The Reserve Bank of India's Monetary Policy Committee is expected to keep a status quo on key policy interest rates and accommodative stance in its upcoming policy review.
The Reserve Bank of India’s Monetary Policy Committee is expected to keep a status quo on key policy interest rates and accommodative stance in its upcoming policy review. The RBI will present its third bi-monthly monetary policy for FY22 on Friday, 8 October 2021. Since March 2020, RBI has reduced repo rates to a record low of 4 per cent through two rate cuts of 75 bps in March 2020 and 40 bps in May 2020. Since then, the RBI has refrained from taking any action on interest rates. This policy comes in the backdrop of a gradual improvement in the domestic economic conditions and increased pace of vaccination that is boosting consumer sentiments and confidence, analysts said.
RBI Governor Shaktikanta Das in the previous MPC meet decided to keep the repo rate unchanged and continue with the accommodative stance as long as necessary to support growth. At the same time, there is the looming spectre of rising global commodity prices that signals a surge in domestic inflation, analysts said on Tuesday.
- Central banks gear up for tapering; expect movement in equities, other assets may remain contained
- Rupee remains Asia’s top-performing currency; crude oil prices, dollar rebound to keep INR under pressure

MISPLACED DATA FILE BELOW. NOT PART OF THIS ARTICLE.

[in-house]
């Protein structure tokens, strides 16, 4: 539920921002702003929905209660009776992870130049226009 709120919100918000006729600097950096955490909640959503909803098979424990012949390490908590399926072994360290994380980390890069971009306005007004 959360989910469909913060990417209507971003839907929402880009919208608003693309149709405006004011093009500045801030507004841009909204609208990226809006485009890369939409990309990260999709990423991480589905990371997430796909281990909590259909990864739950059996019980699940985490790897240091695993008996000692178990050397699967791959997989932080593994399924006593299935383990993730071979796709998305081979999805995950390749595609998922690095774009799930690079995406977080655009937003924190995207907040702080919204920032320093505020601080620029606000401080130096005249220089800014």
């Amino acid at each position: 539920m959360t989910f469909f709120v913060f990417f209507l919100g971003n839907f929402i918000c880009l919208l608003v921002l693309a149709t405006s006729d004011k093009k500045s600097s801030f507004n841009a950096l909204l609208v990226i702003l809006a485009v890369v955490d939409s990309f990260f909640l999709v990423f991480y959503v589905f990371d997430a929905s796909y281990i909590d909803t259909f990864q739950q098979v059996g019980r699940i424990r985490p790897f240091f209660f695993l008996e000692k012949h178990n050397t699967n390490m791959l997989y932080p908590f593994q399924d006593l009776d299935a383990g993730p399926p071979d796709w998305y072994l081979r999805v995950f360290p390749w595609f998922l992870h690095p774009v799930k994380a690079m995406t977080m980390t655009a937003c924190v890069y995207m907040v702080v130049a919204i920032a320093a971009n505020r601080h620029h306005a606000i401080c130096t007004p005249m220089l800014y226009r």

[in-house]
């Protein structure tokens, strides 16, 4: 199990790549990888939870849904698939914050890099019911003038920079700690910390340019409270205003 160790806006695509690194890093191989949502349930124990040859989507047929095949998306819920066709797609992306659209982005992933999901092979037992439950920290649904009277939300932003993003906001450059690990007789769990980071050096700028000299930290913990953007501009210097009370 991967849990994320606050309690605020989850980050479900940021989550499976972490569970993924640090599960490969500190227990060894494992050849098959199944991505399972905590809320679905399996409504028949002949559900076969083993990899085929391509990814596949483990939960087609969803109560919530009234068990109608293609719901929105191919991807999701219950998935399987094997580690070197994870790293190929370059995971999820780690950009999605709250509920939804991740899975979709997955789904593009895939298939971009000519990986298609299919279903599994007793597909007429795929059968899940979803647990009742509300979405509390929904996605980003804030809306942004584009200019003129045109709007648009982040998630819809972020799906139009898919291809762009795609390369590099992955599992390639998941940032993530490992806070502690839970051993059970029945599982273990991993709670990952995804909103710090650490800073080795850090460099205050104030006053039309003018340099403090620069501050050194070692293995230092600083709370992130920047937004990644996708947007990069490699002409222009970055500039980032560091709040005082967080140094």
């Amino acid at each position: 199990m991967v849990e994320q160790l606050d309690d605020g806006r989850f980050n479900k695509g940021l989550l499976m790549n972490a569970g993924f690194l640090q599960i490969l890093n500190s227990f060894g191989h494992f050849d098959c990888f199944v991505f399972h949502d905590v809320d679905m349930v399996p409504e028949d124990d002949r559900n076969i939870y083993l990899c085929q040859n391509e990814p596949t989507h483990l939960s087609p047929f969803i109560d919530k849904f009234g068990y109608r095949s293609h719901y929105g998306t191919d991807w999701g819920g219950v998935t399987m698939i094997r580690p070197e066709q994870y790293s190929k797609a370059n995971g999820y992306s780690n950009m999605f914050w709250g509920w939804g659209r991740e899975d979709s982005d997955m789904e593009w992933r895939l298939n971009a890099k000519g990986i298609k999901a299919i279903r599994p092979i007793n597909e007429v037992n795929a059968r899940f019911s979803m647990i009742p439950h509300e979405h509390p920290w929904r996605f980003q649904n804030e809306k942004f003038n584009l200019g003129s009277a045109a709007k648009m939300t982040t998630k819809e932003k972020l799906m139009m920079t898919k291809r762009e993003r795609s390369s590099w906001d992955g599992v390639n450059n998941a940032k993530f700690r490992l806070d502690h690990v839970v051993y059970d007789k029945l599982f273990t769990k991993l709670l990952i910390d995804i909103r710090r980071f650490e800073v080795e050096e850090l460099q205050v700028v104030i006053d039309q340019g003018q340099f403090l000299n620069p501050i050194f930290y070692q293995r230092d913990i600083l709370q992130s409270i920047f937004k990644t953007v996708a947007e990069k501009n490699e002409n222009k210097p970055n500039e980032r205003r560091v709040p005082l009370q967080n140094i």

- Bank Holidays October 2021: Banks to remain shut for up to 14 days from Oct 12; check full list here
Status quo on cards for 8th straight time
CARE Ratings: At the upcoming policy meeting, CARE Ratings does not expect surprises on the policy rate front at a time when the economy is expected to see the much-awaited boost in consumption triggered by festive demand. While the possibility of increasing the reverse repo rate cannot be ruled out it looks unlikely to be a part of this statement. The RBI’s announcement would however be closely watched to see how it addresses underlying and emerging concerns over price level, the rise in bond yields, and the surplus liquidity conditions.
Suvodeep Rakshit, Senior Economist, Kotak Institutional Equities: The monetary policy meetings seem to have reached a stage where decisions from the RBI will be more keenly watched than what the MPC delivers. In the October meeting, the markets will be watching for RBI’s signals on addressing the liquidity glut along with the normalization of reverse repo rates. The MPC will likely continue to stick with the accommodative stance, for now, while keeping the repo rate unchanged. With a mixed bag in terms of both growth and inflation outlook, the RBI and MPC will want to wait for a clearer picture.
Surplus liquidity in the banking system
CARE Ratings: For the last two and a half years, the banking system has been flushed with surplus liquidity. This has now been facilitated by the low demand for bank credit along with an increase in bank deposits. In the current financial year (April-10 September), the fresh or incremental deposit inflows since end Mar 2021 have grown by 3.1 per cent, whereas the bank credit outflows have witnessed a degrowth of 0.3 per cent, indicative of low demand for credit, deleveraging by borrowers as well as risk aversion by bank. The liquidity surplus has widened to record highs and the RBI is seeking to rein in the excess liquidity. The liquidity surplus averaged Rs 7.9 lakh crore in September 2021, a notable increase from the surplus of Rs 4.9 lakh crore during April-June 2021.